Last week, Boeing lost out on a big potential order for the next-generation 737 MAX, as Delta Air Lines opted to buy 100 Airbus A321neos instead. Some pundits saw this as a major blow to Boeing. However, Boeing could be in line for hundreds of additional 737 MAX orders within the next couple of years from one of its best customers: Southwest Airlines (LUV -0.93%).
Southwest Airlines has lots of growth potential
Today, Southwest Airlines is the fourth largest airline in the U.S., with annual revenue of more than $21 billion. Nevertheless, the company has enormous growth potential.
Within the U.S., Southwest Airlines has had to rein in capacity growth this year due to a temporary shortage of aircraft. However, it routinely has one of the highest profit margins in the airline industry, highlighting the strong demand for its services. Thus, Southwest has meaningful opportunities to grow and regain its "natural share" of the domestic market.
Meanwhile, the carrier has been expanding gradually to more international destinations. It is just scratching the surface in places like Mexico, Central America, and the Caribbean. Most recently, Southwest Airlines announced that it will start selling tickets for Hawaii flights during 2018, confirming long-running rumors. (The first flights may not occur until 2019.)
Through the end of November, Southwest Airlines had increased its capacity by 3.7% in 2017, following a 5.7% increase in 2016 and a 7.2% increase in 2015. Based on its numerous expansion opportunities, Southwest could probably sustain a 4% to 5% annual capacity growth rate for the foreseeable future.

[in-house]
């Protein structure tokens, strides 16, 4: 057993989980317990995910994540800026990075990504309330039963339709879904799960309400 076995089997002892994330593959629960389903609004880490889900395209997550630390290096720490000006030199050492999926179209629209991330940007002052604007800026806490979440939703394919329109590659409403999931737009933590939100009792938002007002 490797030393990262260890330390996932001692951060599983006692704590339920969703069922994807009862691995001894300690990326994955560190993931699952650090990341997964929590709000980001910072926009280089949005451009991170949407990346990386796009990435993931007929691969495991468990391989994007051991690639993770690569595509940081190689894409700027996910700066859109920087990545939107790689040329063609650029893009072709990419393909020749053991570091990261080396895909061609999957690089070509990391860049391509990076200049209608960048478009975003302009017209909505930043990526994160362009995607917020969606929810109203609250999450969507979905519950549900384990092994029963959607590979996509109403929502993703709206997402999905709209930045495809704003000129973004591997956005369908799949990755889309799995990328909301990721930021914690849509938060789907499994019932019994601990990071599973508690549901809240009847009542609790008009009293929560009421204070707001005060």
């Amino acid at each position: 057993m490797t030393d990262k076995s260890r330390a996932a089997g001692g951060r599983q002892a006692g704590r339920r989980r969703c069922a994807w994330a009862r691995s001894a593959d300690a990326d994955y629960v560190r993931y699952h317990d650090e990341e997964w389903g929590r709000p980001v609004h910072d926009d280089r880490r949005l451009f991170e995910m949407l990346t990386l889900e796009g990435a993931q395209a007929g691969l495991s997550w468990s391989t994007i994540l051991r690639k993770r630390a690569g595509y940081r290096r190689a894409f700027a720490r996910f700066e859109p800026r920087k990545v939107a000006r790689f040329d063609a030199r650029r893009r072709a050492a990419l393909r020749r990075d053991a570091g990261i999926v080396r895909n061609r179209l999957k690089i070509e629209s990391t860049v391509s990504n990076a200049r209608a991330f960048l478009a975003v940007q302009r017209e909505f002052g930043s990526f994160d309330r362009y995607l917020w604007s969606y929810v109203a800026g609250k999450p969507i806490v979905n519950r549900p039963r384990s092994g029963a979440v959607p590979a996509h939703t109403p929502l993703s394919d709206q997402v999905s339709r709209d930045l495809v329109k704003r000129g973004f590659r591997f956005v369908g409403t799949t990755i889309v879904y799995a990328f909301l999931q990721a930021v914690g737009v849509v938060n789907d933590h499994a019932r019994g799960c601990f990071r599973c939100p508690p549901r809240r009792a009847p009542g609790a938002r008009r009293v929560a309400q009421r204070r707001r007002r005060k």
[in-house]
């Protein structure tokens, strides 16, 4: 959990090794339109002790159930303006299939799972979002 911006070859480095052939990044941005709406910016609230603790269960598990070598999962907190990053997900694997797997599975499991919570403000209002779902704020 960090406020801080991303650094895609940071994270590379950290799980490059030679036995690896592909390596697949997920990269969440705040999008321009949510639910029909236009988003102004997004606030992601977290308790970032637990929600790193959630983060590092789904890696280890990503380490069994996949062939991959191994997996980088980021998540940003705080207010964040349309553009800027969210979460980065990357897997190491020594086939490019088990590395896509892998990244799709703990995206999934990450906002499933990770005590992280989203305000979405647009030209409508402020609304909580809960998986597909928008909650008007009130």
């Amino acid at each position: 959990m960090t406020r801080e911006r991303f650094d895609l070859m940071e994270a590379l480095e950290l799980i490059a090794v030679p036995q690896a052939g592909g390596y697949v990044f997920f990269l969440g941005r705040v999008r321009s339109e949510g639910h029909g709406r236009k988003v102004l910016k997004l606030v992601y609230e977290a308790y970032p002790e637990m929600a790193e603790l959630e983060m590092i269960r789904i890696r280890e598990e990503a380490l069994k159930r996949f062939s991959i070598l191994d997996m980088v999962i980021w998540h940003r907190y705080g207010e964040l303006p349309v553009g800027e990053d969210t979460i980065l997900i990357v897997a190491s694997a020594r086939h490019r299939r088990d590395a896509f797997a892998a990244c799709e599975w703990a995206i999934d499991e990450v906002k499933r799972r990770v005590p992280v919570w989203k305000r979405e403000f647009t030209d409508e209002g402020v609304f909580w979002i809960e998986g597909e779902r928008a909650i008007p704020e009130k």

More planes needed
There are lots of places where Southwest could grow profitably, but right now, its fleet plan is extremely conservative. Next year, the carrier is scheduled to add 39 new Boeing 737s to its fleet, along with four used 737s. This will make up for a decline in Southwest's fleet count this year, enabling capacity growth of about 5% in 2018.
On the other hand, Southwest Airlines is currently scheduled to take delivery of just 58 planes between 2019 and 2022. That's only enough to support a 2% to 3% growth rate. Southwest then has 115 firm orders for delivery between 2023 and 2025: just slightly more than the number needed to replace planes that will reach the end of their 25-year useful lives during that period.
If Southwest were to aim for a 5% annual capacity growth rate, while retiring older aircraft at the 25-year mark, it would need to increase its firm order book for the 2019-2025 period by about 150 aircraft. Meanwhile, it doesn't have any firm orders beyond 2025 yet. Even if Southwest's growth rate slows, it would need to buy at least 50 planes annually after 2025 due to the massive number of aircraft that will be reaching retirement age each year.
Tax reform makes aircraft orders even more appealing
Thus, Southwest Airlines will need to order lots of Boeing 737s just to meet its normal growth and replacement needs. The tax reform bill that is currently making its way through Congress would give it an incentive to buy even more aircraft in the next few years.
First, the tax bill will lower the statutory corporate tax rate from 35% to 21%. This will boost Southwest's after-tax profit by more than 20%, encouraging faster growth. Second, companies will be able to fully deduct the cost of capital expenditures for the next five years, rather than depreciating them over a longer period of time. (This "full expensing" provision will sunset over the following five-year period.)
The result is that airlines have a big incentive to ramp up capital spending in the short run. CEO Gary Kelly has stated that Southwest will consider both faster fleet growth and accelerating the retirement of older planes.
Southwest could plausibly put an additional 200-250 planes to work in its fleet between 2019 and 2025. If it speeds up the retirement of its Boeing 737-700s, that would create a need for an additional 150-200 orders. Right now, Southwest Airlines has fewer than 200 firm orders for the 2019-2025 period.
As a result, Southwest may want to order another 200-250 Boeing 737 MAX planes for delivery by 2025, plus hundreds more for the rest of the 2020s. In this context, losing the Delta order to Airbus is no big deal for Boeing.